Less than six months after its inactivation, the 35th was again called to service. On May 31, 1993, the 35th Fighter Wing was redesignated the 35th Wing and activated at Naval Air Station Keflavik, Iceland. The 35th replaced Air Forces Iceland, which had served as a wing equivalent for more than 40 years. It's new mission was to deter aggression, stabilize the North Atlantic region and protect the sovereign airspace of Iceland through the use of combat capable surveillance, air superiority and rescue forces.
The wing's 57th Fighter Squadron protected the northern airspace with its F-15C/D fighters. Its surveillance mission was handled by the 932nd Air Control Squadron through the Iceland Regional Operations Control Center and four remote radar sites located on the four corners of the island. The 56th Rescue Squadron's four HH-60G helicopters flew combat rescue and reaction force insertion missions.
The 35th Wing inactivated at NAS Keflavik, Iceland, on Sept. 30, 1994. The following day, it activated as the 35th Fighter Wing at Misawa Air Base, where the wing assumed the missions and responsibilities previously performed here by the 432nd Fighter Wing.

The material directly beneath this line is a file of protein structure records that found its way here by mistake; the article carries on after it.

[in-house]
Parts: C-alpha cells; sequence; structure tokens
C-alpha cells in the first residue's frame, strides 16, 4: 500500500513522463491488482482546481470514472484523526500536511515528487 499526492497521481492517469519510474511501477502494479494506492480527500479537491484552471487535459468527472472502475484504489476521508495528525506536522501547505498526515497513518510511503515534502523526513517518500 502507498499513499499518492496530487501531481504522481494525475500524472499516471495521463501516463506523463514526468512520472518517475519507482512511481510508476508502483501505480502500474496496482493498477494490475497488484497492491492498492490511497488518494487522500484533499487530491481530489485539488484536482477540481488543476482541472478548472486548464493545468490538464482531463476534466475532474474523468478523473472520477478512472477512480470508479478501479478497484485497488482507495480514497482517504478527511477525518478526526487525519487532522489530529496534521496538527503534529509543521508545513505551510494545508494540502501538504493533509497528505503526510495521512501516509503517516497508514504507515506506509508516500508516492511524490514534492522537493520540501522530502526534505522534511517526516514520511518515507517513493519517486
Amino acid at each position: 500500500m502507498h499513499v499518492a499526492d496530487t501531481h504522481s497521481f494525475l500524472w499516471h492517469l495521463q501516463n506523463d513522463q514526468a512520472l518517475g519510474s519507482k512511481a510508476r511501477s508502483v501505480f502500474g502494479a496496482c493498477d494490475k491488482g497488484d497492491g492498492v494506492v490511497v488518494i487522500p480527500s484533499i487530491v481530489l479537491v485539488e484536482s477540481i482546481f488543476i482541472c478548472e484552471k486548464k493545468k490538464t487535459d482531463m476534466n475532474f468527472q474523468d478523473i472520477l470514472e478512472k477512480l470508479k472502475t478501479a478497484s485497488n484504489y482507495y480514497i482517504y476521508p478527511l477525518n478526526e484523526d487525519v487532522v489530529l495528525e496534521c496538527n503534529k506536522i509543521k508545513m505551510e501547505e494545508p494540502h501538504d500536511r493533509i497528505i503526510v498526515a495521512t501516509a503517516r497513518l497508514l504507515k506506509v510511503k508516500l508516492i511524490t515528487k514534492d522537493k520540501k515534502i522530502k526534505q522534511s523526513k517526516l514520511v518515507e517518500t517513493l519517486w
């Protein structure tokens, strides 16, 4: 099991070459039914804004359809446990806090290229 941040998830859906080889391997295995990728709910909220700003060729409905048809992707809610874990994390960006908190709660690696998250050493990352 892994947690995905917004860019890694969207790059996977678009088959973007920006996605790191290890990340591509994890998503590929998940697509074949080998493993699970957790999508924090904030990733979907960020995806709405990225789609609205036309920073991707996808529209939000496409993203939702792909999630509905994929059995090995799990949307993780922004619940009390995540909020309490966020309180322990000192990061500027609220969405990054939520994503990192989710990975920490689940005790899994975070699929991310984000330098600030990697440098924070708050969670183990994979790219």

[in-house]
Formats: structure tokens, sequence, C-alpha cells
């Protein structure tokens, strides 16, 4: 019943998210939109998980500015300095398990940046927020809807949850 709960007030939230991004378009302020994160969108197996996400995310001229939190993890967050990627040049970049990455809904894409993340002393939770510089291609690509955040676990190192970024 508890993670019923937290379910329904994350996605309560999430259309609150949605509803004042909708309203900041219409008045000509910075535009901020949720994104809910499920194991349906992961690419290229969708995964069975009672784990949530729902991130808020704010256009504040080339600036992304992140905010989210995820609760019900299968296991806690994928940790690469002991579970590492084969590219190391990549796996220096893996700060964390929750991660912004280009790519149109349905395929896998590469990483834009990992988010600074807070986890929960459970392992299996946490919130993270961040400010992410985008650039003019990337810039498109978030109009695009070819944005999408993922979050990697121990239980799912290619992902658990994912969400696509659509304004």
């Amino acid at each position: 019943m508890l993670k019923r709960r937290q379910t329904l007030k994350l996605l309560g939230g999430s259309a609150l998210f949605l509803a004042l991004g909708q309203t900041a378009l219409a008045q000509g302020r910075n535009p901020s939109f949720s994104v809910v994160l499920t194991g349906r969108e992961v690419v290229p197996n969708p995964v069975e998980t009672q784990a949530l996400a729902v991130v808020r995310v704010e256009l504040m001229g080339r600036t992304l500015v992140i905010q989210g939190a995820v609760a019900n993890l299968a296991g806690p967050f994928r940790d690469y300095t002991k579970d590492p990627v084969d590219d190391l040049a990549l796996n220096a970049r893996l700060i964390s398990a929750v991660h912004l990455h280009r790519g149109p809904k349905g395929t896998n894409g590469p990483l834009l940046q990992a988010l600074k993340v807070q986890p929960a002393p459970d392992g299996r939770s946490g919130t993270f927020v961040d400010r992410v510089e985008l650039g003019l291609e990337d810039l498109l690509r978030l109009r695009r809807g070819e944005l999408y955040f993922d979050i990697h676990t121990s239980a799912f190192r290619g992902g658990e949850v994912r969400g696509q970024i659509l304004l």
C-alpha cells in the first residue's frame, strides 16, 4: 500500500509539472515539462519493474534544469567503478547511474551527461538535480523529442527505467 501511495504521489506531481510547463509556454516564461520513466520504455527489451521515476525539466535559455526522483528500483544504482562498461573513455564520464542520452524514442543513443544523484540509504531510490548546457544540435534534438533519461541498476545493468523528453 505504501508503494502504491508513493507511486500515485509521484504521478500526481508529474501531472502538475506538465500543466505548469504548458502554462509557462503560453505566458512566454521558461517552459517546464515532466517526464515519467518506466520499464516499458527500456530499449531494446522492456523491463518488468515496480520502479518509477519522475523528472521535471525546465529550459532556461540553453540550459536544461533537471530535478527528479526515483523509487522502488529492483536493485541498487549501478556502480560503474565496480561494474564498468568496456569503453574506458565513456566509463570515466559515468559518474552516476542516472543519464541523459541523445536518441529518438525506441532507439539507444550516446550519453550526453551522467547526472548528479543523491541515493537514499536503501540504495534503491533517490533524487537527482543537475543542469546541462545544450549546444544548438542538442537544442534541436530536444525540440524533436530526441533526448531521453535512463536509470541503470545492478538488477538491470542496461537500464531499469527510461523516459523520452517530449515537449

At Misawa AB, the wing resumed Wild Weasel operations. After achieving initial operational capability on F-16CJ aircraft in 1996, the 13th and 14th Fighter Squadrons and Airmen of the 35th Fighter Wing have repeatedly deployed in support of Operations SOUTHERN, NORTHERN WATCH, IRAQI FREEDOM, NEW DAWN, and ENDURING FREEDOM in Southwest Asia.
Credit to the modern-day success belongs to the original Wild Weasels who paved the way for today's aerial domination. They began as locaters and defenders, and have evolved into a sophisticated team force with a lethal approach to air superiority.
Note: In 1948, the Air Force transitioned to a wing organization concept in which numbered fighter or combat groups were placed under the command of a wing. Combat groups eventually inactivated and replaced by squadrons. In 1954, a committee appointed by Headquarters Air Force decided to retain the history and identity of combat groups as separate and distinct from those of the wings which replaced them. However, the committee also decided the honors of the combat groups should be bestowed upon the present day wing that carries the same numerical designation. As a result, when the 35th Fighter Wing activated, it carried the honors of the 35th Fighter Group. With the advent of objective wings in 1991, combat groups were redesignated and activated as operations groups. While the operations groups inherited the complete lineage and honors of their parent combat groups, wings were authorized to continue displaying the honors earned by the combat groups prior to the wing's activation.
Current as of May 2015